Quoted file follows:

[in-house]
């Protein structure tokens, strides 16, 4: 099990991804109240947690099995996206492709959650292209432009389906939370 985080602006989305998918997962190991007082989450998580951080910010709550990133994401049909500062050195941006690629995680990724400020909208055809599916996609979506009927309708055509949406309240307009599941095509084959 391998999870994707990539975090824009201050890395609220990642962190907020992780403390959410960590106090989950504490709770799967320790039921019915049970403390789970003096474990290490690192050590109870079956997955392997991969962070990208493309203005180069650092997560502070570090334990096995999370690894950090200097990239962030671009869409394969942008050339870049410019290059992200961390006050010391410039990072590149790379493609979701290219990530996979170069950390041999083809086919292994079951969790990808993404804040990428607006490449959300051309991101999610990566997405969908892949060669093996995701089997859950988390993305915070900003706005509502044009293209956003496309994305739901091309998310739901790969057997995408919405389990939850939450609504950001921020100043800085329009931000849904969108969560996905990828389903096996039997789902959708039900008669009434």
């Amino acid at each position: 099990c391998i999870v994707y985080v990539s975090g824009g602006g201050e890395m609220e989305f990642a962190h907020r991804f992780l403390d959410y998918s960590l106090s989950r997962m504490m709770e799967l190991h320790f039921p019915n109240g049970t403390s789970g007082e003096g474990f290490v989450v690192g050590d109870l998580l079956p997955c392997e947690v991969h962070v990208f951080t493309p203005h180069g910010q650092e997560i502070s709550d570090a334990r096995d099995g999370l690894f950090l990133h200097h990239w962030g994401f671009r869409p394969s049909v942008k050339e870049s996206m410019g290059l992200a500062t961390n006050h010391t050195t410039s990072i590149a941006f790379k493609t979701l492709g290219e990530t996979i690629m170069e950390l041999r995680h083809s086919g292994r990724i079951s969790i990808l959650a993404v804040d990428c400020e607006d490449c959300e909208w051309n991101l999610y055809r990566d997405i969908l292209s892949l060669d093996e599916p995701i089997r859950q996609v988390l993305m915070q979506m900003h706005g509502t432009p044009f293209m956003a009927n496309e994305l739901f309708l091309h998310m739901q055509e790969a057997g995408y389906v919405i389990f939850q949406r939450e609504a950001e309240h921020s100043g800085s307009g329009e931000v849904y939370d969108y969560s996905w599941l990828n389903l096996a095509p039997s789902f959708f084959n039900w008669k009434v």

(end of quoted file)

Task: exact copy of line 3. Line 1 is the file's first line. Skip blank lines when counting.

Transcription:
């Amino acid at each position: 099990c391998i999870v994707y985080v990539s975090g824009g602006g201050e890395m609220e989305f990642a962190h907020r991804f992780l403390d959410y998918s960590l106090s989950r997962m504490m709770e799967l190991h320790f039921p019915n109240g049970t403390s789970g007082e003096g474990f290490v989450v690192g050590d109870l998580l079956p997955c392997e947690v991969h962070v990208f951080t493309p203005h180069g910010q650092e997560i502070s709550d570090a334990r096995d099995g999370l690894f950090l990133h200097h990239w962030g994401f671009r869409p394969s049909v942008k050339e870049s996206m410019g290059l992200a500062t961390n006050h010391t050195t410039s990072i590149a941006f790379k493609t979701l492709g290219e990530t996979i690629m170069e950390l041999r995680h083809s086919g292994r990724i079951s969790i990808l959650a993404v804040d990428c400020e607006d490449c959300e909208w051309n991101l999610y055809r990566d997405i969908l292209s892949l060669d093996e599916p995701i089997r859950q996609v988390l993305m915070q979506m900003h706005g509502t432009p044009f293209m956003a009927n496309e994305l739901f309708l091309h998310m739901q055509e790969a057997g995408y389906v919405i389990f939850q949406r939450e609504a950001e309240h921020s100043g800085s307009g329009e931000v849904y939370d969108y969560s996905w599941l990828n389903l096996a095509p039997s789902f959708f084959n039900w008669k009434v």